The funny thing is that the response from intended recipients was overwhelmingly positive. People appreciated that we were alerting them to the various available price points of the record. They expressed their gratitude for alerting them to the choices at hand.
What was surprising however, was how quickly that message was converted into something else for an entirely different and unintended audience. Not only were we surprised, but we were saddened that folks thought we were biting the hand that feeds us (music buyers, distributors, retailers). We were especially surprised that people assumed that Sufjan had written the message. Sufjan is a prolific individual, but preparing for a full US tour, doing press for the new album, and rehearsing a band doesn’t leave much time for writing marketing emails to our customers. While Sufjan is part owner of the label, he is not involved with the day-to-day decisions and operations of the label.
Now, two weeks before the release, the record leaks — how does that change the calculus? Were you guys crushed?
Not in the least. We expected it to leak much sooner in fact. And our concern with it leaking was not that it would minimize sales, but that it would no longer enable us to build anticipation for the album. It was fun being the ones to tease out more information and more music. Now, I anticipate a lot of people calling bullshit on that statement, but I say that with complete honesty. I have always believed that people buy records not to hear them but to own them. It is very easy to hear a record anytime you want. This isn’t a bad thing. In fact we have decided to embrace this as evident by our choosing to stream the album through NPR, MBVMusic, and utilizing Bandcamp in the same capacity. We are convinced that streaming an album does not hurt overall sales and that it is fair to a consumer to test drive an album before they make a decision about whether or not to purchase.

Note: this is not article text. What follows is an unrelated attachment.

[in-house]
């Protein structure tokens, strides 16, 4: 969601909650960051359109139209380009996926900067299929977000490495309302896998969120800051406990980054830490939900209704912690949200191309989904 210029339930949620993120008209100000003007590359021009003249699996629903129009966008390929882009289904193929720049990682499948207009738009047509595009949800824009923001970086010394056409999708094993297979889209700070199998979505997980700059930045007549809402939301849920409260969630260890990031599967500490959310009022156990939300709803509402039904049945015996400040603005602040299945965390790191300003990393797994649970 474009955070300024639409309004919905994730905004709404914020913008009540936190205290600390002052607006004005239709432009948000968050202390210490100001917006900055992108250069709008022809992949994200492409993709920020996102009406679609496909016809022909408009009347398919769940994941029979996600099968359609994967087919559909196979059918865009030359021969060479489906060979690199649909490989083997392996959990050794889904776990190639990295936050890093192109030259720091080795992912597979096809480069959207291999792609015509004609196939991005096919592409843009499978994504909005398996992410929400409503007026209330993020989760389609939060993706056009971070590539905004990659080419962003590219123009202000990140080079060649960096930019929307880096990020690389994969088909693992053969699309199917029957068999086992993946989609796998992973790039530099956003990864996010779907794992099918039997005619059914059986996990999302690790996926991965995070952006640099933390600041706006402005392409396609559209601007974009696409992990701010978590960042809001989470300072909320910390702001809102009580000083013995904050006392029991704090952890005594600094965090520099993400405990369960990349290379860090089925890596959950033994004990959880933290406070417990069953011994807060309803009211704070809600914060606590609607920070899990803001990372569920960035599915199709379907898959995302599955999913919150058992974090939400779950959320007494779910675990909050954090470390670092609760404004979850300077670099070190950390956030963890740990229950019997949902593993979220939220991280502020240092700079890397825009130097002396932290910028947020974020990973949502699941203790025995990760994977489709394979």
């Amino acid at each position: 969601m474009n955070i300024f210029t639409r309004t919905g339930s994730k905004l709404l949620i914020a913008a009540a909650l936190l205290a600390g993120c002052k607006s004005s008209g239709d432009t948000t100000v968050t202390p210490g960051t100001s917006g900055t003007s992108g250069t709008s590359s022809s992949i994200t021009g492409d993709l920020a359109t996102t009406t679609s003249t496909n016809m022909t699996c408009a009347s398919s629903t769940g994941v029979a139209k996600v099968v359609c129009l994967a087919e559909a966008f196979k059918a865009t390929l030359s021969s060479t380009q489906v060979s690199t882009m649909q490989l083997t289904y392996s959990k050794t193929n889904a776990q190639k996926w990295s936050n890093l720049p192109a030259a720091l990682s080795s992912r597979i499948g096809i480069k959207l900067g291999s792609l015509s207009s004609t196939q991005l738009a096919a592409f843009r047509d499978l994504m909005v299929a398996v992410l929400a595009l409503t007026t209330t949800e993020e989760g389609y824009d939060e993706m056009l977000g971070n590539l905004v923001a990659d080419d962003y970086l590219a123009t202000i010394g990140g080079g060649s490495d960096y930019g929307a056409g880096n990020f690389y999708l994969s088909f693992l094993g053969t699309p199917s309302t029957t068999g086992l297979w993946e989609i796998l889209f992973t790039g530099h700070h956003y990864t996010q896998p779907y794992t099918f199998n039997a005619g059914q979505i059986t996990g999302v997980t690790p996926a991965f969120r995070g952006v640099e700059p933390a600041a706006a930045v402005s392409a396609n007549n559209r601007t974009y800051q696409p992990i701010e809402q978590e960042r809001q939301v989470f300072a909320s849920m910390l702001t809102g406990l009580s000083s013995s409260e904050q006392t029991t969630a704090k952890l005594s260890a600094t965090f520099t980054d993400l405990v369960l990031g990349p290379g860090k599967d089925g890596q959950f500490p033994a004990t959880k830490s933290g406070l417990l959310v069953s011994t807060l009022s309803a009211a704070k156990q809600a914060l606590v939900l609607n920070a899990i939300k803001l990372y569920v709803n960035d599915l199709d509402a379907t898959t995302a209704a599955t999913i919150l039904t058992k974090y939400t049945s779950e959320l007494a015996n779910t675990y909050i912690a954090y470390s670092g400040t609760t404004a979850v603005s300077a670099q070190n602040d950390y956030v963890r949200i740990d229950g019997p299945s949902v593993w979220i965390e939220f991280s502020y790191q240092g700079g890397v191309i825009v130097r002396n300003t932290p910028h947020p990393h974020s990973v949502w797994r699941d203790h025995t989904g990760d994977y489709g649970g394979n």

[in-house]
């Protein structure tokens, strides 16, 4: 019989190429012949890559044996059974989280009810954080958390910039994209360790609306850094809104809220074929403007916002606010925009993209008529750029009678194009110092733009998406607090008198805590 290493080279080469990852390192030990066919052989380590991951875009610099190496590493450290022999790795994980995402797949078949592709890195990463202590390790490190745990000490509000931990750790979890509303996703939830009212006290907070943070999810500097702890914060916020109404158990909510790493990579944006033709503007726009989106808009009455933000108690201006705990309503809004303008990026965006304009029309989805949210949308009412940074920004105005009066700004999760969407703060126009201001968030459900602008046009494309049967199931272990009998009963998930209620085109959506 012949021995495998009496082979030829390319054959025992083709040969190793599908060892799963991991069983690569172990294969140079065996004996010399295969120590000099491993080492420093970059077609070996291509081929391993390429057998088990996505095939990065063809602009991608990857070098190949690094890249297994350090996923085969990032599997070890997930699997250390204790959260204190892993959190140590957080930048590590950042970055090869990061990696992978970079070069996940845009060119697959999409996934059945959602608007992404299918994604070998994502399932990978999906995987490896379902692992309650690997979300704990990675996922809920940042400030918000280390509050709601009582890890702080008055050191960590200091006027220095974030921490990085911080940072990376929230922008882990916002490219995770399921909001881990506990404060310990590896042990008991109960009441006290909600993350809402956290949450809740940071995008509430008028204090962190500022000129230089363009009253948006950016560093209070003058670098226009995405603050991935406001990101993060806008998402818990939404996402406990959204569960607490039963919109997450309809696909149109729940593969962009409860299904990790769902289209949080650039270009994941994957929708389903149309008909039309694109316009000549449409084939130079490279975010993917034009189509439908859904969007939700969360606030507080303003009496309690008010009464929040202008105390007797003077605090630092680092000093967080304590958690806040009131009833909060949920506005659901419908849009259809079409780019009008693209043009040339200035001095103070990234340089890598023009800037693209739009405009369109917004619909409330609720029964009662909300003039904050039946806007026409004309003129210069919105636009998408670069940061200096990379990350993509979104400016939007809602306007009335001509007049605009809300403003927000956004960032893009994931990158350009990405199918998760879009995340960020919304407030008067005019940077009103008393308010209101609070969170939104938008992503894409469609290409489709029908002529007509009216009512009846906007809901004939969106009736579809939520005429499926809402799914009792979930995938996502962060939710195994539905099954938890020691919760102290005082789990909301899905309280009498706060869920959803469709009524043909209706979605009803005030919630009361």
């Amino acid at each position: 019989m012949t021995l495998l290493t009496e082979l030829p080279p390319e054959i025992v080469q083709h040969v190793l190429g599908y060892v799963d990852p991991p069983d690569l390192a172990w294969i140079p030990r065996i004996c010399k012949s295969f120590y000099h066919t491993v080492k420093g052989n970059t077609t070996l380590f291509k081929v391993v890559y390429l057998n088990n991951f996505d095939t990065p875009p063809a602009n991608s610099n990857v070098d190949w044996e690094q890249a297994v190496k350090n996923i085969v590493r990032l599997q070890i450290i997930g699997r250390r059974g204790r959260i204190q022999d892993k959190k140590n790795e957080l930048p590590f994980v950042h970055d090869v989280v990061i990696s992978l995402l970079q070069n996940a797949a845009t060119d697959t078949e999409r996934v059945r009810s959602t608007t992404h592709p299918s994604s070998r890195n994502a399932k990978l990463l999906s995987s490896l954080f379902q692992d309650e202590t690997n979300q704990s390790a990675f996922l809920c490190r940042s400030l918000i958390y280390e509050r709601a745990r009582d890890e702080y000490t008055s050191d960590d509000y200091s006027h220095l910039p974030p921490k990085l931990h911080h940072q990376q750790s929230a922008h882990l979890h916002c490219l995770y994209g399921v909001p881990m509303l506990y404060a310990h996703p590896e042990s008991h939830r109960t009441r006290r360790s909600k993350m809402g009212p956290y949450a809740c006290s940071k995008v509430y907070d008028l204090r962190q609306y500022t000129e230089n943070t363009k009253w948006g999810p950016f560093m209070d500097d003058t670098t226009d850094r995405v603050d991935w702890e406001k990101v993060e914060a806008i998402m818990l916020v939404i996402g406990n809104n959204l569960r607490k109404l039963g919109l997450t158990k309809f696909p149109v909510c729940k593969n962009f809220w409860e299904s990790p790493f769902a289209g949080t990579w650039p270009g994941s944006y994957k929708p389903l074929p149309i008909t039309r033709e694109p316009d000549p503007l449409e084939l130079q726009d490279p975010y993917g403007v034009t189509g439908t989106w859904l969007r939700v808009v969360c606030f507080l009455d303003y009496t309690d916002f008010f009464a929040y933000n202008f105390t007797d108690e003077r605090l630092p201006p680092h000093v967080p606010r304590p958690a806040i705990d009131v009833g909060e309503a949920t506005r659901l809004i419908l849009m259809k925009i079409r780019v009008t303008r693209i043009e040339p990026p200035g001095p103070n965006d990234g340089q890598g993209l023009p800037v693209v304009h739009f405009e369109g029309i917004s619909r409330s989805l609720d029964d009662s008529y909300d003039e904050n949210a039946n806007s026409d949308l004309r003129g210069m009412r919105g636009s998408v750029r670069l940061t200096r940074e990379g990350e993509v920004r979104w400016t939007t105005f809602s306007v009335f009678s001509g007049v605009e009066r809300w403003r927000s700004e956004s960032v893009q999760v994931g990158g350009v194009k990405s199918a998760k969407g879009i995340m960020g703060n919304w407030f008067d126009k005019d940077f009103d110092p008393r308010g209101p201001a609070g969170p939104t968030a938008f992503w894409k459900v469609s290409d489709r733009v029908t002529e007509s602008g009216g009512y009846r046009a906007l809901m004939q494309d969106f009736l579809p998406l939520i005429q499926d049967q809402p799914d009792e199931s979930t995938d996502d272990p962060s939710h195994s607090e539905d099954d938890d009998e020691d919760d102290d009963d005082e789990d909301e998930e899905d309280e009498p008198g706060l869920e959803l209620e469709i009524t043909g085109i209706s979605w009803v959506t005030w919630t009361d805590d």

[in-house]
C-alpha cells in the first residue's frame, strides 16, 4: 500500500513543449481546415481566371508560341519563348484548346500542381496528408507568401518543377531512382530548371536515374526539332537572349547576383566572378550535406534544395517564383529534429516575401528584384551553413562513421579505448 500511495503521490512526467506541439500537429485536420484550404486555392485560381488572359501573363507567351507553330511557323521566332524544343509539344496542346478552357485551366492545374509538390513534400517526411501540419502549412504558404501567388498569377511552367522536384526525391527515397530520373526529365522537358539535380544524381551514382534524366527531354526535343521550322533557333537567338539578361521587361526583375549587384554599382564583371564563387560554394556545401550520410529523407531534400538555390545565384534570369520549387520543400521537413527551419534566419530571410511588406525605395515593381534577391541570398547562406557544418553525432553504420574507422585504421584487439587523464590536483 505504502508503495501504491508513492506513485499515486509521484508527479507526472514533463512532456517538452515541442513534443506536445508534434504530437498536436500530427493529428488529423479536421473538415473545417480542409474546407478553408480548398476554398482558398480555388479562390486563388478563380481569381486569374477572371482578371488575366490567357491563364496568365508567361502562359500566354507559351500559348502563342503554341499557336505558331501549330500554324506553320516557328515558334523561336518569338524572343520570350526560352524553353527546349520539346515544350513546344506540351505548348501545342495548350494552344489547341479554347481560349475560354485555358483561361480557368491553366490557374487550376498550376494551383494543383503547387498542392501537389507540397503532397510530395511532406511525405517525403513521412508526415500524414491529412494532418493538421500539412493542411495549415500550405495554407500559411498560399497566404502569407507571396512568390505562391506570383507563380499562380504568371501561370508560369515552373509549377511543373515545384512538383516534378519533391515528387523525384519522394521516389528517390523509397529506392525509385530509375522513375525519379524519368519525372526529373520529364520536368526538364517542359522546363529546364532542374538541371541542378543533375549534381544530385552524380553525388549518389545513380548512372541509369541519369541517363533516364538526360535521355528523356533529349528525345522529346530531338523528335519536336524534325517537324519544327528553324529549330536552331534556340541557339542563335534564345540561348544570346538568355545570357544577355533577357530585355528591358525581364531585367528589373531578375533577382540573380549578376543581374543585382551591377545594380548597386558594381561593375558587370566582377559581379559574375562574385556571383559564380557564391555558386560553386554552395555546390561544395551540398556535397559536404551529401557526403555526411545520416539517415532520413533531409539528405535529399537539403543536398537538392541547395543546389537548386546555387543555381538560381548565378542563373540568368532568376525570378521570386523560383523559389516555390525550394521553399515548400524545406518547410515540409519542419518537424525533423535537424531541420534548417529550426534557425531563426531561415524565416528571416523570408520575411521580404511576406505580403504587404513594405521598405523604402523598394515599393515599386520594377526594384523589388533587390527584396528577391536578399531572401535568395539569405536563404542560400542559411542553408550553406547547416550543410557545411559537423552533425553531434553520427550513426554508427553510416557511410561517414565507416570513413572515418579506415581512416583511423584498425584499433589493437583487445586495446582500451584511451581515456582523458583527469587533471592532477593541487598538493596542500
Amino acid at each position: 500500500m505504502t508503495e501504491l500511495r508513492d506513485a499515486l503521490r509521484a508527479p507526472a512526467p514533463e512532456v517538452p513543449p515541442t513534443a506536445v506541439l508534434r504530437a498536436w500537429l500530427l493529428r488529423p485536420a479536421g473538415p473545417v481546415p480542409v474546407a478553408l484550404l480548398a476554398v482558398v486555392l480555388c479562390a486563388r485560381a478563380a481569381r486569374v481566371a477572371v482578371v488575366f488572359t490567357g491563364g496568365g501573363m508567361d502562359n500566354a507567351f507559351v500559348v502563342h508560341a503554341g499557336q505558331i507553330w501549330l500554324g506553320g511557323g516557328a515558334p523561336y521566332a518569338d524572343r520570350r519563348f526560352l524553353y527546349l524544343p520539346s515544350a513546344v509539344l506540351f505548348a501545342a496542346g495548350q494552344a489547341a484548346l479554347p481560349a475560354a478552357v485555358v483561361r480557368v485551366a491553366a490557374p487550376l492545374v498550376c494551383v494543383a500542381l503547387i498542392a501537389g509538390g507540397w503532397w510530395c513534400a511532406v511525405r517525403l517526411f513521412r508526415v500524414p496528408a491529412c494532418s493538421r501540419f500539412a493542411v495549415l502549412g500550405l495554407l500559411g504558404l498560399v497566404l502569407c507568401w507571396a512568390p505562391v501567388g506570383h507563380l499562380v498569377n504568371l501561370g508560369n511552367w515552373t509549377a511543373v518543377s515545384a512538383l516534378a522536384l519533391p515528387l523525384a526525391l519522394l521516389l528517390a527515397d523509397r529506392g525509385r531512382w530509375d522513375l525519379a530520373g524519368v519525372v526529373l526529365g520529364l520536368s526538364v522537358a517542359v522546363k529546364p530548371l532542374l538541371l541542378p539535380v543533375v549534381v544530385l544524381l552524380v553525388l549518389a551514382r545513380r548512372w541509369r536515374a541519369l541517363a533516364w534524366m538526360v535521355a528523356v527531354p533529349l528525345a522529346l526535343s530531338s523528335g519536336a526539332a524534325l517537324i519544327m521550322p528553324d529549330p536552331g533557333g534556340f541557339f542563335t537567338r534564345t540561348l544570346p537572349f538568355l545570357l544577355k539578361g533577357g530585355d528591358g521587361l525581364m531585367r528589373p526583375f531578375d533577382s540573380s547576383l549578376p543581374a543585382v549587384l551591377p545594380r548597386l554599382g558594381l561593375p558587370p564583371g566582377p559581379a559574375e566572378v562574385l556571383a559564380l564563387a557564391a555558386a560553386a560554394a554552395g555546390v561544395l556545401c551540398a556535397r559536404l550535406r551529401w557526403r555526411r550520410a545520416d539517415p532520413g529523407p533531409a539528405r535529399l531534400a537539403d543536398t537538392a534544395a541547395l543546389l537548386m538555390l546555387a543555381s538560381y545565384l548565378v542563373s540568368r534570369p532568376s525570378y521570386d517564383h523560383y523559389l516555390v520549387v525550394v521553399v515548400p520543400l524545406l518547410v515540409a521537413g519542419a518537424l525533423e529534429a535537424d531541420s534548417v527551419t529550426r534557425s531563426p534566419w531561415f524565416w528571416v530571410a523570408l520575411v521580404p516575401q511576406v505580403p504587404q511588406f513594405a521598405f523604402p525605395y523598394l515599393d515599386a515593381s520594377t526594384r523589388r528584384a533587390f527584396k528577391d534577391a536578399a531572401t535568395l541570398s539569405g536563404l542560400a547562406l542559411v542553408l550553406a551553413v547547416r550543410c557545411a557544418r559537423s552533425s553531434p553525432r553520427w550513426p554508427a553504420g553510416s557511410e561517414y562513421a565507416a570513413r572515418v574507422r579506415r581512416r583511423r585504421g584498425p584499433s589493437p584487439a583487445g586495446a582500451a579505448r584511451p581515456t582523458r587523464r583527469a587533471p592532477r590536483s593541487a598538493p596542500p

Was the decision to then stream the record at NPR a method of combating/controlling the leak? Or was that in place before? What are the pros and cons for a label like Asthmatic Kitty of doing this kind of partnership with a place like NPR?